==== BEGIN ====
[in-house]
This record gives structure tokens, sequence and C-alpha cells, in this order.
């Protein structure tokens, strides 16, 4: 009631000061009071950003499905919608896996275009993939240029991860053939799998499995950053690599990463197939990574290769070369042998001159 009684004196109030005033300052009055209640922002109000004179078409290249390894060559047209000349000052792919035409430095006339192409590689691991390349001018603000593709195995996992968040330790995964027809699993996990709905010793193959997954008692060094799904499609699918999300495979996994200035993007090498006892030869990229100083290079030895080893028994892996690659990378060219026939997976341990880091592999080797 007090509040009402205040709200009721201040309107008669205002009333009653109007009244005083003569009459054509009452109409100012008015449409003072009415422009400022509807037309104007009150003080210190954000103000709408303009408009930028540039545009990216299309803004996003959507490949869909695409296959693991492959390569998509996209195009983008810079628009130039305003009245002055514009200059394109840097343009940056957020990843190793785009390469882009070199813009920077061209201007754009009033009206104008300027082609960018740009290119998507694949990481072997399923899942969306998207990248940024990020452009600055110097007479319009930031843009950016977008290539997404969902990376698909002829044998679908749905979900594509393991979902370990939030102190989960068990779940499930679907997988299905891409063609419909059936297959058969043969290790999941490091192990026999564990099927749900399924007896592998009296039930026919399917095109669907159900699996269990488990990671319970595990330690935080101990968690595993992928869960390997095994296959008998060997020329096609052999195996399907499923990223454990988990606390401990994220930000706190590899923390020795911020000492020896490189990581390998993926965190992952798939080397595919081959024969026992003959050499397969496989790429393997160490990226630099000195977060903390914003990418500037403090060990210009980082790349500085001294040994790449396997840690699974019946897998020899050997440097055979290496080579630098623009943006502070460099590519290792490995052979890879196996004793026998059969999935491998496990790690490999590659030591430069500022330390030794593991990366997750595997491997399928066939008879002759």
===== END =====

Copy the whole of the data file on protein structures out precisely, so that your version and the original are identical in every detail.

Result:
[in-house]
This record gives structure tokens, sequence and C-alpha cells, in this order.
């Protein structure tokens, strides 16, 4: 009631000061009071950003499905919608896996275009993939240029991860053939799998499995950053690599990463197939990574290769070369042998001159 009684004196109030005033300052009055209640922002109000004179078409290249390894060559047209000349000052792919035409430095006339192409590689691991390349001018603000593709195995996992968040330790995964027809699993996990709905010793193959997954008692060094799904499609699918999300495979996994200035993007090498006892030869990229100083290079030895080893028994892996690659990378060219026939997976341990880091592999080797 007090509040009402205040709200009721201040309107008669205002009333009653109007009244005083003569009459054509009452109409100012008015449409003072009415422009400022509807037309104007009150003080210190954000103000709408303009408009930028540039545009990216299309803004996003959507490949869909695409296959693991492959390569998509996209195009983008810079628009130039305003009245002055514009200059394109840097343009940056957020990843190793785009390469882009070199813009920077061209201007754009009033009206104008300027082609960018740009290119998507694949990481072997399923899942969306998207990248940024990020452009600055110097007479319009930031843009950016977008290539997404969902990376698909002829044998679908749905979900594509393991979902370990939030102190989960068990779940499930679907997988299905891409063609419909059936297959058969043969290790999941490091192990026999564990099927749900399924007896592998009296039930026919399917095109669907159900699996269990488990990671319970595990330690935080101990968690595993992928869960390997095994296959008998060997020329096609052999195996399907499923990223454990988990606390401990994220930000706190590899923390020795911020000492020896490189990581390998993926965190992952798939080397595919081959024969026992003959050499397969496989790429393997160490990226630099000195977060903390914003990418500037403090060990210009980082790349500085001294040994790449396997840690699974019946897998020899050997440097055979290496080579630098623009943006502070460099590519290792490995052979890879196996004793026998059969999935491998496990790690490999590659030591430069500022330390030794593991990366997750595997491997399928066939008879002759």